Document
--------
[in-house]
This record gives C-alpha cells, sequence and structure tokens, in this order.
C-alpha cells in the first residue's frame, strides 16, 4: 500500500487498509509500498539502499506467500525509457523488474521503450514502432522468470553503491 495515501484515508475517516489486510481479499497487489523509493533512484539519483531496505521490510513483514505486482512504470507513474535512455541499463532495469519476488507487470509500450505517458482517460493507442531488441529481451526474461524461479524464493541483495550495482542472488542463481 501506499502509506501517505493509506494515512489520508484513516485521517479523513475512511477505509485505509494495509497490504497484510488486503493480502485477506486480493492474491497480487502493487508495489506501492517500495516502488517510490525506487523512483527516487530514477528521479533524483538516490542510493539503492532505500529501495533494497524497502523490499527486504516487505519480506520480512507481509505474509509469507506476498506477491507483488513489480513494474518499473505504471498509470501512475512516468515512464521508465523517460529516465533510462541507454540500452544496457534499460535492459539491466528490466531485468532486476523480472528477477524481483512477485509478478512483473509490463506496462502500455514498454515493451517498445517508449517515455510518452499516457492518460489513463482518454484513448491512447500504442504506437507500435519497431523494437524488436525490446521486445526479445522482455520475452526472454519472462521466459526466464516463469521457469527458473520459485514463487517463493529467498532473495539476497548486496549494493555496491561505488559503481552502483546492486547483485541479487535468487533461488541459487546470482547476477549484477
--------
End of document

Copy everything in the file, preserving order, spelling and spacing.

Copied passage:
[in-house]
This record gives C-alpha cells, sequence and structure tokens, in this order.
C-alpha cells in the first residue's frame, strides 16, 4: 500500500487498509509500498539502499506467500525509457523488474521503450514502432522468470553503491 495515501484515508475517516489486510481479499497487489523509493533512484539519483531496505521490510513483514505486482512504470507513474535512455541499463532495469519476488507487470509500450505517458482517460493507442531488441529481451526474461524461479524464493541483495550495482542472488542463481 501506499502509506501517505493509506494515512489520508484513516485521517479523513475512511477505509485505509494495509497490504497484510488486503493480502485477506486480493492474491497480487502493487508495489506501492517500495516502488517510490525506487523512483527516487530514477528521479533524483538516490542510493539503492532505500529501495533494497524497502523490499527486504516487505519480506520480512507481509505474509509469507506476498506477491507483488513489480513494474518499473505504471498509470501512475512516468515512464521508465523517460529516465533510462541507454540500452544496457534499460535492459539491466528490466531485468532486476523480472528477477524481483512477485509478478512483473509490463506496462502500455514498454515493451517498445517508449517515455510518452499516457492518460489513463482518454484513448491512447500504442504506437507500435519497431523494437524488436525490446521486445526479445522482455520475452526472454519472462521466459526466464516463469521457469527458473520459485514463487517463493529467498532473495539476497548486496549494493555496491561505488559503481552502483546492486547483485541479487535468487533461488541459487546470482547476477549484477